The 24 volume ANCL series were later consolidated into 8 volumes plus an index and published in the USA as the Ante-Nicene Fathers (ANF) series (in this series the translation with Coxe's additional commentary, is in vol. 7, 1886, A. Cleveland Coxe, general editor). This is the English translation that is more likely than not to be the version available online. However, both Whiston's as well as Irah Chase's translations mentioned above (Chase's is still in copyright) are available online from archive.org.
That is, if one believes that they are really from 100 AD to 300 AD like scholars tend to claim, instead of being from the same time as the rest of the Apostolic Constitutions.

Personally, I didn't notice anything convincing to say that the Hellenistic Prayers though were from a particularly separate era than the Constitutions. It just seemed to be a logic used for this claim that since the Hellenistic Prayers are a version of known 8-Fold Jewish Prayers, that they must have been earlier and not something that was taken from Jewish prayers in eg. the 4th c.
I thought D. R. Darnell's article, "Hellenistic Synagogal Prayers" which includes a new English translation of the relevant parts of the Apostolic Constitutions with an analysis (in The Old Testament Pseudepigrapha, ed James H. Charlesworth, vol. 2, 1985), was fairly persuasive. The introduction covers the history of proposals that these are based on Hellenistic Jewish Synagogal prayers starts with K. Kohler (1893), W. Bousset (1915), R. Goodenough (1935), J. H. Charlesworth (1981), so it is more than just whimsy.

DCH

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Re: Wiki EarlyChristian writings Missing from our Forum'sWeb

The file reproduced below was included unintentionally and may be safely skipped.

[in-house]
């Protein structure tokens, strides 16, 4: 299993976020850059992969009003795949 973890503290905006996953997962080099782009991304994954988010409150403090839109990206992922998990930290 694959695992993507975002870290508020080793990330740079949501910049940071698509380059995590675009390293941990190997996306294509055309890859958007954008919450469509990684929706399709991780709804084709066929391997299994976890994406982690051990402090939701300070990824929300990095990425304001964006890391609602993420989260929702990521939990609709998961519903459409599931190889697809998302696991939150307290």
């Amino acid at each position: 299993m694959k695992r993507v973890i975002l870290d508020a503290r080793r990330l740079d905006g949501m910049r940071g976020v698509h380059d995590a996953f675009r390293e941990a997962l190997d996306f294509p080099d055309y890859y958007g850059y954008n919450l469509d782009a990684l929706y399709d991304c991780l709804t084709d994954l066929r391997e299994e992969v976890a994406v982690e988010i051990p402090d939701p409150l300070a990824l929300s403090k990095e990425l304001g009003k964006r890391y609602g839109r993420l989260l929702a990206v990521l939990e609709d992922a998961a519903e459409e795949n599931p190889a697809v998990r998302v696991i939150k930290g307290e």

Post by andrewcriddle » Mon Apr 24, 2017 9:37 pm

DCHindley wrote:
That is, if one believes that they are really from 100 AD to 300 AD like scholars tend to claim, instead of being from the same time as the rest of the Apostolic Constitutions.

Personally, I didn't notice anything convincing to say that the Hellenistic Prayers though were from a particularly separate era than the Constitutions. It just seemed to be a logic used for this claim that since the Hellenistic Prayers are a version of known 8-Fold Jewish Prayers, that they must have been earlier and not something that was taken from Jewish prayers in eg. the 4th c.
I thought D. R. Darnell's article, "Hellenistic Synagogal Prayers" which includes a new English translation of the relevant parts of the Apostolic Constitutions with an analysis (in The Old Testament Pseudepigrapha, ed James H. Charlesworth, vol. 2, 1985), was fairly persuasive. The introduction covers the history of proposals that these are based on Hellenistic Jewish Synagogal prayers starts with K. Kohler (1893), W. Bousset (1915), R. Goodenough (1935), J. H. Charlesworth (1981), so it is more than just whimsy.

DCH
IIUC there is an agreement on the synagogue origin of these prayers.